The insert in the drawing reads:
'the year is 1945, the artist Japanese.
But the victims of war are still crying today.
Our tax money buys the weapons.'

Nagasaki prays for world peace on anniversary of atomic bombing
By Yuri Kageyama, Associated Press, 08/09/99

TOKYO (AP) The people of Nagasaki fell silent on Monday amid the clang of bells, the shriek of sirens and the flutter of doves marking the moment 54 years ago when an atomic bomb shattered their city.

Three days earlier, Hiroshima had felt the blast of the world's first atomic bombing, when 140,000 people died. Then on Aug. 9, 1945, a second American A-bomb killed more than 60,000 people in Nagasaki. Japan surrendered unconditionally six days later, on Aug. 15, 1945. It was the end of World War II.

"Our city of Nagasaki was instantly transformed into charred ruins," Nagasaki Mayor Itcho Ito said in a commemorative ceremony Monday. "From this hellish experience, we have gained the conviction that the existence of nuclear weapons cannot be tolerated."

The pain of that day, the mayor reminded the world, has yet to end. More than half a century later, those who survived the blast still suffer physically and emotionally. Many fell victim to radiation sickness and live in fear that their children might become sick or targets of social discrimination.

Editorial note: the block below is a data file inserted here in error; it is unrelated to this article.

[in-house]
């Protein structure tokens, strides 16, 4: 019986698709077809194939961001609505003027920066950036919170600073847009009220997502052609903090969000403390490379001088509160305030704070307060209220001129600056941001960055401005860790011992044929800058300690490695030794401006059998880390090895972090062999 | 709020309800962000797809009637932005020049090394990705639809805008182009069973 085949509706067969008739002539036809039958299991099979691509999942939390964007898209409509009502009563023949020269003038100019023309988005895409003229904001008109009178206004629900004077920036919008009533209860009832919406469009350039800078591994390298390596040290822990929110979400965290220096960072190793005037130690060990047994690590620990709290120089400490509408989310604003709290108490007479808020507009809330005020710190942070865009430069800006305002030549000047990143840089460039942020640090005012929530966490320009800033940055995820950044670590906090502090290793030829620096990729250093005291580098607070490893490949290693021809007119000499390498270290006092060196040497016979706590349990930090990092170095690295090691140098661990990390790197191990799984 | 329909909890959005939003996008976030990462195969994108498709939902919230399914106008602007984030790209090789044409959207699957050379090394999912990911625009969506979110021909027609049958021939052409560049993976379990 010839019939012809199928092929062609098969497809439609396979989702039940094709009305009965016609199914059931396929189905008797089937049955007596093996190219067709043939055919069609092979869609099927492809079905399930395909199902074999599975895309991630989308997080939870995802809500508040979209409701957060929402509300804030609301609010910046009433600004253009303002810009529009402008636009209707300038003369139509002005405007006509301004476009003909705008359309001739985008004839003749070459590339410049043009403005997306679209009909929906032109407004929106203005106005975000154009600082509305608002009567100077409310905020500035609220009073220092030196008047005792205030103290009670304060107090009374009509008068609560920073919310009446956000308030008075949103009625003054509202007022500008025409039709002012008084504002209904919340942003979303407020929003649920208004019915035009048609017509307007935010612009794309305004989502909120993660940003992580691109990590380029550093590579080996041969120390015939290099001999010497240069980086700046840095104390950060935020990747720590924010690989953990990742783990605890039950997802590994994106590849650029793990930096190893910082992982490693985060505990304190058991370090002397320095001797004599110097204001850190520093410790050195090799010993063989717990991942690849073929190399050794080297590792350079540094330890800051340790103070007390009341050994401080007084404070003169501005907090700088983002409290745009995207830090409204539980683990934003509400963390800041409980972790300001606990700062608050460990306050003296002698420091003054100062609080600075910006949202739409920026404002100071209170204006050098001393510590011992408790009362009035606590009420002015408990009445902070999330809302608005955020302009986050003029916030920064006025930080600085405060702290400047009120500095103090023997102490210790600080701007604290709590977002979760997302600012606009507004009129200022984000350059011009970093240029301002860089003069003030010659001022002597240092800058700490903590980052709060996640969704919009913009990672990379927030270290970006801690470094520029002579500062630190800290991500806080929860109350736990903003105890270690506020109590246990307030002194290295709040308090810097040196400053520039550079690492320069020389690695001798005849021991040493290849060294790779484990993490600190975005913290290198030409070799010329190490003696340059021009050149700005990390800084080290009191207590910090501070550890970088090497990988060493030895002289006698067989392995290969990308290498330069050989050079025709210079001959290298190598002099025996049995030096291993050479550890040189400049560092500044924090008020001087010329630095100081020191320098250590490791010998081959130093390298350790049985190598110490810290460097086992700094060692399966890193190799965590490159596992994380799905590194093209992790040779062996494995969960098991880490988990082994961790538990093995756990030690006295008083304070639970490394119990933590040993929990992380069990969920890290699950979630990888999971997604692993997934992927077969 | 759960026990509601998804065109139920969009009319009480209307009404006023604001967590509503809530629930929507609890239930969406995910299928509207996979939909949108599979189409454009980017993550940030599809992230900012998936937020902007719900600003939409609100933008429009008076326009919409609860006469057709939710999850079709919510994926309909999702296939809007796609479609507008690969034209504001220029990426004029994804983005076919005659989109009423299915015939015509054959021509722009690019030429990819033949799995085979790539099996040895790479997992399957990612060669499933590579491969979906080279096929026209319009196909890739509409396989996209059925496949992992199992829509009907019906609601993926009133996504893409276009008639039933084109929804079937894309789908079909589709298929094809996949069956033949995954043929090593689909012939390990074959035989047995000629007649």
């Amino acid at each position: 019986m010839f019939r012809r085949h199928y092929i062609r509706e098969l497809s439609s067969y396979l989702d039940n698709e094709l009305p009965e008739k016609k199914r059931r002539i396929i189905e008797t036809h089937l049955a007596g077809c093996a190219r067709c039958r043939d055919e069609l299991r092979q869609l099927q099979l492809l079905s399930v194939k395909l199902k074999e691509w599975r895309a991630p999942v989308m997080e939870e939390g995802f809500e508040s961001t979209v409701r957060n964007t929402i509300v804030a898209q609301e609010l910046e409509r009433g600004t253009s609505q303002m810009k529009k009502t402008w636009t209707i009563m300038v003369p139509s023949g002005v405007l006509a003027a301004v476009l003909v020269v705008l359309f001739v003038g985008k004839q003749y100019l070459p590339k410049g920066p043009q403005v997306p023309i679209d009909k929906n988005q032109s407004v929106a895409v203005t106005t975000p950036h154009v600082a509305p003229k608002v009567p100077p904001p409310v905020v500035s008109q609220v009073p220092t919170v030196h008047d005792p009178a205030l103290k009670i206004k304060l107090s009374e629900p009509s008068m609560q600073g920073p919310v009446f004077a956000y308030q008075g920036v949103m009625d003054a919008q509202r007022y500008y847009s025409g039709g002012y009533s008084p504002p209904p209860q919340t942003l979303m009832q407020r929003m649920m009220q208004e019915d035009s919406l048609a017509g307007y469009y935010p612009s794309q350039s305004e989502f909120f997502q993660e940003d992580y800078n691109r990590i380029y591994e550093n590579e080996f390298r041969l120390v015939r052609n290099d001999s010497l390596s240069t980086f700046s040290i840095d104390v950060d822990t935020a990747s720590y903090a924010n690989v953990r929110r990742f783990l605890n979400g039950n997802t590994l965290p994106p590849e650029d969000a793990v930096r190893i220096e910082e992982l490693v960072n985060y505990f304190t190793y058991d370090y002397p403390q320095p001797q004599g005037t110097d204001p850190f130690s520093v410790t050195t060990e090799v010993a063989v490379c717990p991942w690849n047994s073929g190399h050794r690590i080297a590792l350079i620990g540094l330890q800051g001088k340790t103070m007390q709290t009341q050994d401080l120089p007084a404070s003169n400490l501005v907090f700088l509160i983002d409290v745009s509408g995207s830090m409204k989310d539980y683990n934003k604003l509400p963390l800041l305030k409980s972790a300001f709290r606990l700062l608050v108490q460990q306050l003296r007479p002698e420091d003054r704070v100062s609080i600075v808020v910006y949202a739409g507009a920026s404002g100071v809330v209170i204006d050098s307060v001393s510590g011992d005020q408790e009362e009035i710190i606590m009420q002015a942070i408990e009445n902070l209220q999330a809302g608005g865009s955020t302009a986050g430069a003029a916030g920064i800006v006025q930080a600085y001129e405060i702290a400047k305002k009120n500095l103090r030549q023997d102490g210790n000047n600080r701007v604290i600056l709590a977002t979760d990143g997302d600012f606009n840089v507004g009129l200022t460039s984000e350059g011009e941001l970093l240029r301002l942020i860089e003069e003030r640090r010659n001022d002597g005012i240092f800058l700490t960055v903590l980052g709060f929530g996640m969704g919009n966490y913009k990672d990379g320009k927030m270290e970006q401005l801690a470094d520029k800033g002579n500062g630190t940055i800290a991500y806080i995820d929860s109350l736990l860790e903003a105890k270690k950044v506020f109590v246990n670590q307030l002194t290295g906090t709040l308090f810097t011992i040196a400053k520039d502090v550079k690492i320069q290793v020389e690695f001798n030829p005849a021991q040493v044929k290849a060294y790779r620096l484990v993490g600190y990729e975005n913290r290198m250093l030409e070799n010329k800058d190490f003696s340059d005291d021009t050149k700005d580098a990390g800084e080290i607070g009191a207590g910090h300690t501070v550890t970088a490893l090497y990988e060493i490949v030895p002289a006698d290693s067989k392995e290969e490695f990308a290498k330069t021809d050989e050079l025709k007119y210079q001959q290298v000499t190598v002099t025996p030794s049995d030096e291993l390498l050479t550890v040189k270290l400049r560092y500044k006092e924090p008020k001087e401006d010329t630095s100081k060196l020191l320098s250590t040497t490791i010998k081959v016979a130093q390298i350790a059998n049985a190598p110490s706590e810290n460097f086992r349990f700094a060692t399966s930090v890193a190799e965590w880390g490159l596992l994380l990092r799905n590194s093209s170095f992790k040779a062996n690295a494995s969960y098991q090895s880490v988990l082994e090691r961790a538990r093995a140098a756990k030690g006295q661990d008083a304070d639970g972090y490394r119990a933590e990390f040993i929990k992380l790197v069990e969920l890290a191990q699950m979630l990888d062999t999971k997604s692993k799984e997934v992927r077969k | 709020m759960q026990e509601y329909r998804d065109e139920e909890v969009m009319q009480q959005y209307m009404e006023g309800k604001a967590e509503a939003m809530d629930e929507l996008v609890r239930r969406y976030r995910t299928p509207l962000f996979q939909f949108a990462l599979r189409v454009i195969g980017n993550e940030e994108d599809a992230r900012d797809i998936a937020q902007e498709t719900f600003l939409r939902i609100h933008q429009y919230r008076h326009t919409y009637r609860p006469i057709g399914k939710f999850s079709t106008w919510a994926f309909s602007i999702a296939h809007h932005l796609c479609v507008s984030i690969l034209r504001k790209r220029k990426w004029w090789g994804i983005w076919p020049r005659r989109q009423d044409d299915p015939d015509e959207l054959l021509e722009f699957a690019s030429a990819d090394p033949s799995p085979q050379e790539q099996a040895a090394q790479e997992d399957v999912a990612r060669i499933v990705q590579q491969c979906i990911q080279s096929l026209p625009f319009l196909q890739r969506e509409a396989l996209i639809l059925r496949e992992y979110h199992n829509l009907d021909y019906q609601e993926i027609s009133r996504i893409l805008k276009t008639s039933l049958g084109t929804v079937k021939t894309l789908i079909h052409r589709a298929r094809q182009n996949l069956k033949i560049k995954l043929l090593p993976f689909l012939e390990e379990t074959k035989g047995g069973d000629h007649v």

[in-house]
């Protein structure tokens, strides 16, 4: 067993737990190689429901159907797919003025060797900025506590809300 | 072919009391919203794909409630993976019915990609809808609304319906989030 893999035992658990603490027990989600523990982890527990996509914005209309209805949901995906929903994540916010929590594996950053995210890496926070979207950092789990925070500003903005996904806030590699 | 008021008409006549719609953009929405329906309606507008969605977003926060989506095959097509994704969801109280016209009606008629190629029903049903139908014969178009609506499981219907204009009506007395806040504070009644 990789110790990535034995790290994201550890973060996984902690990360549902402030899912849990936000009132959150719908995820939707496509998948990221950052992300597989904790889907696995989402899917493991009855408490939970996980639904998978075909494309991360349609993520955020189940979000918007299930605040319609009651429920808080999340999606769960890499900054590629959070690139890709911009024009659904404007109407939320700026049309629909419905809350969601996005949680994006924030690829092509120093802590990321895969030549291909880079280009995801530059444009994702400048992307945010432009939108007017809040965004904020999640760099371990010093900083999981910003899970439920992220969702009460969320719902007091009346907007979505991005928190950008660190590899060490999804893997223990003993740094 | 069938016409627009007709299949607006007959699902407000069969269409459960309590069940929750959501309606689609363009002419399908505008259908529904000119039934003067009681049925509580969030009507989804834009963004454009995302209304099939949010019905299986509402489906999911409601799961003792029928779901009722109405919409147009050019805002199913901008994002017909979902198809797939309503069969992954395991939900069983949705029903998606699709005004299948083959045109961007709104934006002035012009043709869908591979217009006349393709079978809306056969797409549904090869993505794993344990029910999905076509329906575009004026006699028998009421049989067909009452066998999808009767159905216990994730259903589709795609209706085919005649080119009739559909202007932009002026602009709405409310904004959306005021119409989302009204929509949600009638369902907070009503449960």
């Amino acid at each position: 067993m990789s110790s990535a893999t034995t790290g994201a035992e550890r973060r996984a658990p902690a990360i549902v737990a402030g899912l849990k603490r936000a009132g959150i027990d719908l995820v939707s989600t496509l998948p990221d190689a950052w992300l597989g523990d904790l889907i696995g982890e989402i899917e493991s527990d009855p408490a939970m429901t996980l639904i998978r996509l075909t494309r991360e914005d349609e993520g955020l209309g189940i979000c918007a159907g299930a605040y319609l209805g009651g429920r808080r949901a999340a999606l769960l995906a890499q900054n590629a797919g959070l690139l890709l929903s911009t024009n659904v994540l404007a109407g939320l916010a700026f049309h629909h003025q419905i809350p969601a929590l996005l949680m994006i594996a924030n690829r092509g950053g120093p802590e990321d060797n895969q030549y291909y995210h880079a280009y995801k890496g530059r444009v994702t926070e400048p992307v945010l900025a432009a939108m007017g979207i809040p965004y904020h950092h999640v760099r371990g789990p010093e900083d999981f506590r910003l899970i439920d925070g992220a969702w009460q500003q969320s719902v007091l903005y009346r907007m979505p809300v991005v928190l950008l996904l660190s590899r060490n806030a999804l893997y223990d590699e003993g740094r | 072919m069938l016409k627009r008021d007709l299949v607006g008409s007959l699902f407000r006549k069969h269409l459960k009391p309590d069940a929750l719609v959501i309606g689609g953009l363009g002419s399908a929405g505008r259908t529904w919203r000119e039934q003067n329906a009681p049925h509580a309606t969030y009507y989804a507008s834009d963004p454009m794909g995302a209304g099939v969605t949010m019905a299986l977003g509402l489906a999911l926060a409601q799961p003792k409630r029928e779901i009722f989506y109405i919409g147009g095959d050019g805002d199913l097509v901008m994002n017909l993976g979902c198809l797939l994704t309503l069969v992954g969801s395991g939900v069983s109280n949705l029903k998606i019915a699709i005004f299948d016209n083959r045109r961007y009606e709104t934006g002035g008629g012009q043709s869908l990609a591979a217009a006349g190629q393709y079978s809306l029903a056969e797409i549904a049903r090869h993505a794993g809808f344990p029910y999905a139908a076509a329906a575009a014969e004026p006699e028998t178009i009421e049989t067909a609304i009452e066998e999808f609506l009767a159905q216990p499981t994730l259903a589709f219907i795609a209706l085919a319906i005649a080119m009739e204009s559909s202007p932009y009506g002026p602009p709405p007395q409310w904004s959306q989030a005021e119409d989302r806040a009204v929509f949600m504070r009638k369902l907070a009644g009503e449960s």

Some people shun marriage with bomb victims or their descendants because of fears about radiation sickness being passed down through the generations.

"Many of those who remain today live in a state of loneliness and anxiety," Ito said.

Each year, the victims of the bombing who have died since the previous anniversary are added to an official list kept by the city.

The list, which does not include those who died instantly, was started in 1968 with more than 26,000 names. The city acknowledges that some names are probably missing because of a lack of records.

This year, the names of 2,733 people were added to the list, which now holds the names of 121,588 people.

"As the only nation in the world to suffer atomic bombings, we must be determined never to repeat the tragedies of Hiroshima and Nagasaki," Obuchi said.